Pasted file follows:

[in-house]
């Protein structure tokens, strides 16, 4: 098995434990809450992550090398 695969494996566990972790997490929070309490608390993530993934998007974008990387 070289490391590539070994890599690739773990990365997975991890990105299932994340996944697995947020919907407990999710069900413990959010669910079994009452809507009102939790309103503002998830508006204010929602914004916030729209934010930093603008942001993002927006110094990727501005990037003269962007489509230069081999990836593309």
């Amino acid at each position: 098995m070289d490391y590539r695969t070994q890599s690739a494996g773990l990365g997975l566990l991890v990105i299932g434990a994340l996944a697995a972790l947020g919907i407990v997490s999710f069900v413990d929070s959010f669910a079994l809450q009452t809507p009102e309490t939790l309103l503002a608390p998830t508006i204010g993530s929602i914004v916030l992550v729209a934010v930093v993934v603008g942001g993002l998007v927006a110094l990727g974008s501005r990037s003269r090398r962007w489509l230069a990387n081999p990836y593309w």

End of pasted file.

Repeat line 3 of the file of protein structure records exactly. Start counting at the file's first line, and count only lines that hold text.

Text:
């Amino acid at each position: 098995m070289d490391y590539r695969t070994q890599s690739a494996g773990l990365g997975l566990l991890v990105i299932g434990a994340l996944a697995a972790l947020g919907i407990v997490s999710f069900v413990d929070s959010f669910a079994l809450q009452t809507p009102e309490t939790l309103l503002a608390p998830t508006i204010g993530s929602i914004v916030l992550v729209a934010v930093v993934v603008g942001g993002l998007v927006a110094l990727g974008s501005r990037s003269r090398r962007w489509l230069a990387n081999p990836y593309w």